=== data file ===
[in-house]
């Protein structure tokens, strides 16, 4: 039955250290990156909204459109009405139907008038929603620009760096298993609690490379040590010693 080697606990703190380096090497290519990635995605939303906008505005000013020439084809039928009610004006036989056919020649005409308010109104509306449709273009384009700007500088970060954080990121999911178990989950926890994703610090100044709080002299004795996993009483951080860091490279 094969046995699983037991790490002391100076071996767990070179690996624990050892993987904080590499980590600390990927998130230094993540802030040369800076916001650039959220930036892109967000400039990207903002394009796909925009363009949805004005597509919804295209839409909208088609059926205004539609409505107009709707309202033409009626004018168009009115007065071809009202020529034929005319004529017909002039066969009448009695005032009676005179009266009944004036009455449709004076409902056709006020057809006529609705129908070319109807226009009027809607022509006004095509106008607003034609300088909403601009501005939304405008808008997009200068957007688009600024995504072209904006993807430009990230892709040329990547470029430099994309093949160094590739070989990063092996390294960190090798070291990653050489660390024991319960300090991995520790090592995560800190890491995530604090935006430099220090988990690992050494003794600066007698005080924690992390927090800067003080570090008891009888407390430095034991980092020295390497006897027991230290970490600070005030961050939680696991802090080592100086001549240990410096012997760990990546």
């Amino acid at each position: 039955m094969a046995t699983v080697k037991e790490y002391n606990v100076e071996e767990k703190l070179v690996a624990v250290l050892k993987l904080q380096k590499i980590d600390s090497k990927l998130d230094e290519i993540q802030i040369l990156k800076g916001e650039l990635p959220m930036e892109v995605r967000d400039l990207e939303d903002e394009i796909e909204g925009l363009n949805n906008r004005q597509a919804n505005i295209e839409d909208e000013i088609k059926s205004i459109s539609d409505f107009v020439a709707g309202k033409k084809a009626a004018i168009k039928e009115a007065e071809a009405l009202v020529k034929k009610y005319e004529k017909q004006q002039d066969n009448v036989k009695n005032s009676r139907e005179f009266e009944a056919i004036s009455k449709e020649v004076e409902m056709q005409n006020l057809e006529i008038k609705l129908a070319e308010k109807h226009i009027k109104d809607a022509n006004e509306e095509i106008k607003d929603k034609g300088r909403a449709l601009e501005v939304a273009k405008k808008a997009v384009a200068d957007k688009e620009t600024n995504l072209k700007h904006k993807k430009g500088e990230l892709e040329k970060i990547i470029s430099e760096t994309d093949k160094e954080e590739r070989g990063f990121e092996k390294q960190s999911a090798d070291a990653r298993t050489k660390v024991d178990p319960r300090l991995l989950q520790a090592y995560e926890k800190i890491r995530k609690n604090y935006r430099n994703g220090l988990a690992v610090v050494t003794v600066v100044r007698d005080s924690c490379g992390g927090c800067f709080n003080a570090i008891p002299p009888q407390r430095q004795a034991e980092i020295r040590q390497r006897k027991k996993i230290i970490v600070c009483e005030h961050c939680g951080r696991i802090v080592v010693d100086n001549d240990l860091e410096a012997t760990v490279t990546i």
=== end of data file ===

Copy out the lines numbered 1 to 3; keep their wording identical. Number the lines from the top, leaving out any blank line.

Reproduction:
[in-house]
């Protein structure tokens, strides 16, 4: 039955250290990156909204459109009405139907008038929603620009760096298993609690490379040590010693 080697606990703190380096090497290519990635995605939303906008505005000013020439084809039928009610004006036989056919020649005409308010109104509306449709273009384009700007500088970060954080990121999911178990989950926890994703610090100044709080002299004795996993009483951080860091490279 094969046995699983037991790490002391100076071996767990070179690996624990050892993987904080590499980590600390990927998130230094993540802030040369800076916001650039959220930036892109967000400039990207903002394009796909925009363009949805004005597509919804295209839409909208088609059926205004539609409505107009709707309202033409009626004018168009009115007065071809009202020529034929005319004529017909002039066969009448009695005032009676005179009266009944004036009455449709004076409902056709006020057809006529609705129908070319109807226009009027809607022509006004095509106008607003034609300088909403601009501005939304405008808008997009200068957007688009600024995504072209904006993807430009990230892709040329990547470029430099994309093949160094590739070989990063092996390294960190090798070291990653050489660390024991319960300090991995520790090592995560800190890491995530604090935006430099220090988990690992050494003794600066007698005080924690992390927090800067003080570090008891009888407390430095034991980092020295390497006897027991230290970490600070005030961050939680696991802090080592100086001549240990410096012997760990990546």
């Amino acid at each position: 039955m094969a046995t699983v080697k037991e790490y002391n606990v100076e071996e767990k703190l070179v690996a624990v250290l050892k993987l904080q380096k590499i980590d600390s090497k990927l998130d230094e290519i993540q802030i040369l990156k800076g916001e650039l990635p959220m930036e892109v995605r967000d400039l990207e939303d903002e394009i796909e909204g925009l363009n949805n906008r004005q597509a919804n505005i295209e839409d909208e000013i088609k059926s205004i459109s539609d409505f107009v020439a709707g309202k033409k084809a009626a004018i168009k039928e009115a007065e071809a009405l009202v020529k034929k009610y005319e004529k017909q004006q002039d066969n009448v036989k009695n005032s009676r139907e005179f009266e009944a056919i004036s009455k449709e020649v004076e409902m056709q005409n006020l057809e006529i008038k609705l129908a070319e308010k109807h226009i009027k109104d809607a022509n006004e509306e095509i106008k607003d929603k034609g300088r909403a449709l601009e501005v939304a273009k405008k808008a997009v384009a200068d957007k688009e620009t600024n995504l072209k700007h904006k993807k430009g500088e990230l892709e040329k970060i990547i470029s430099e760096t994309d093949k160094e954080e590739r070989g990063f990121e092996k390294q960190s999911a090798d070291a990653r298993t050489k660390v024991d178990p319960r300090l991995l989950q520790a090592y995560e926890k800190i890491r995530k609690n604090y935006r430099n994703g220090l988990a690992v610090v050494t003794v600066v100044r007698d005080s924690c490379g992390g927090c800067f709080n003080a570090i008891p002299p009888q407390r430095q004795a034991e980092i020295r040590q390497r006897k027991k996993i230290i970490v600070c009483e005030h961050c939680g951080r696991i802090v080592v010693d100086n001549d240990l860091e410096a012997t760990v490279t990546i």